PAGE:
Thursday, June 2, 2016

PennFuture Challenges Township Zoning Ordinance Allowing Drilling Everywhere

PennFuture Thursday announced it has filed a legal challenge to the zoning ordinance in Mount Pleasant Township, Washington County arguing it is constitutionally invalid because it allows natural gas drilling across all zoned districts.
Representing members who reside and own property in the township, live near proposed well sites, and have been harmed by the ordinance, PennFuture sent legal notice to the zoning hearing board dated May 27, 2016.
“Our members have twice fought applications for well pads to be located within a mile of the Fort Cherry K-12 school complex,” said George Jugovic Jr., chief counsel for PennFuture.
“The state Supreme Court has made clear that townships have a duty and responsibility to protect the public health of its residents, particularly its most vulnerable populations, and allowing industrial activities throughout the township fails to fulfill that duty”
The ordinance in question provides for the following with no differentiation in conditions to account for the varying purposes, population density, and other uses allowed in each district:
-- Oil and gas wells as a conditional use in all zoned districts;
-- Compressor stations as conditional use in agriculture, rural and suburban residential, highway commercial, and light industrial districts;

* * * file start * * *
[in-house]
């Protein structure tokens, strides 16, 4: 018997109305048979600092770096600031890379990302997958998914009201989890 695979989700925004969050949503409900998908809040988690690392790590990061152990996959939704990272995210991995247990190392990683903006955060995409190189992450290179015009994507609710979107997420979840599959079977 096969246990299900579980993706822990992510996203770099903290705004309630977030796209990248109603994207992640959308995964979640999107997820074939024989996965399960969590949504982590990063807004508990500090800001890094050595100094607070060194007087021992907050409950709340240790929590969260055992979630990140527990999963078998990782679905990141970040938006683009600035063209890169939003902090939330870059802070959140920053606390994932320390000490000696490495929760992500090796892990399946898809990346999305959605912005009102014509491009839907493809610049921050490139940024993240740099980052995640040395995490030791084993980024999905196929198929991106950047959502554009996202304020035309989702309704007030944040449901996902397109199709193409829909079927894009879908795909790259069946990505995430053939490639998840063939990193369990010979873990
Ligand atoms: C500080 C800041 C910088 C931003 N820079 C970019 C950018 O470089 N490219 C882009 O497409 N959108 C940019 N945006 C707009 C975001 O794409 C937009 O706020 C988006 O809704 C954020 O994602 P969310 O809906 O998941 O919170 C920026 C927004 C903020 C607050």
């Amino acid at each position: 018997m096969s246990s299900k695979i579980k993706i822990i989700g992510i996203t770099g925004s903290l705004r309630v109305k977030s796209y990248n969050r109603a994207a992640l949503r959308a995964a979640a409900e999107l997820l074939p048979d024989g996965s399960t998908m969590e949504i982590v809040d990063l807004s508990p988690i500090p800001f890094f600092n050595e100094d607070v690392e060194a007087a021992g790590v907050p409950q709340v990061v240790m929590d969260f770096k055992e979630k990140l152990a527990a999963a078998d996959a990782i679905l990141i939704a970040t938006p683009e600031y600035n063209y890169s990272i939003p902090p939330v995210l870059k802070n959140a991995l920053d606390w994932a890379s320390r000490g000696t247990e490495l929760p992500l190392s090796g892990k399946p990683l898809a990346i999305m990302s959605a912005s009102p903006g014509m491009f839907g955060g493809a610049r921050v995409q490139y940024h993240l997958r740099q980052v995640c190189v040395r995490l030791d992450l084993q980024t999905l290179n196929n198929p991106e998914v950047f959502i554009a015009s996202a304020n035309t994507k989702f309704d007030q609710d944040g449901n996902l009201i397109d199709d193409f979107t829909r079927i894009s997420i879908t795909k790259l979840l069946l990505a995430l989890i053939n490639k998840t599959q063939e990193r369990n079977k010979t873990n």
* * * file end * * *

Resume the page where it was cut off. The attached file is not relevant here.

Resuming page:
-- Oil and gas processing facilities as conditional use in agricultural and light industrial districts; and
-- Oil and gas metering stations as permitted uses in agriculture, rural, neighborhood and suburban residential, and highway commercial districts.
“Citizens, who moved to the area for its rural and agricultural setting, want the township to uphold the character of their community,” said Jugovic. “The past eight years of gas development has shown how the industrialization of the township has had a disparate impact on area residents.”
The township enacted its current ordinance on October 25, 2006, in order to accommodate entry of the shale gas industry, before the state enacted the Oil and Gas Act of 2012.
On December 19, 2013, the Supreme Court struck down portions of Act 13 that required local government to allow shale gas drilling across all zoned districts in part because industrial shale gas development was not compatible with all other land uses such as residential development.
PennFuture’s challenge seeks to have the zoning hearing board declare the ordinance invalid and put a halt to the issuance of drilling permits until a new zoning ordinance can be enacted.

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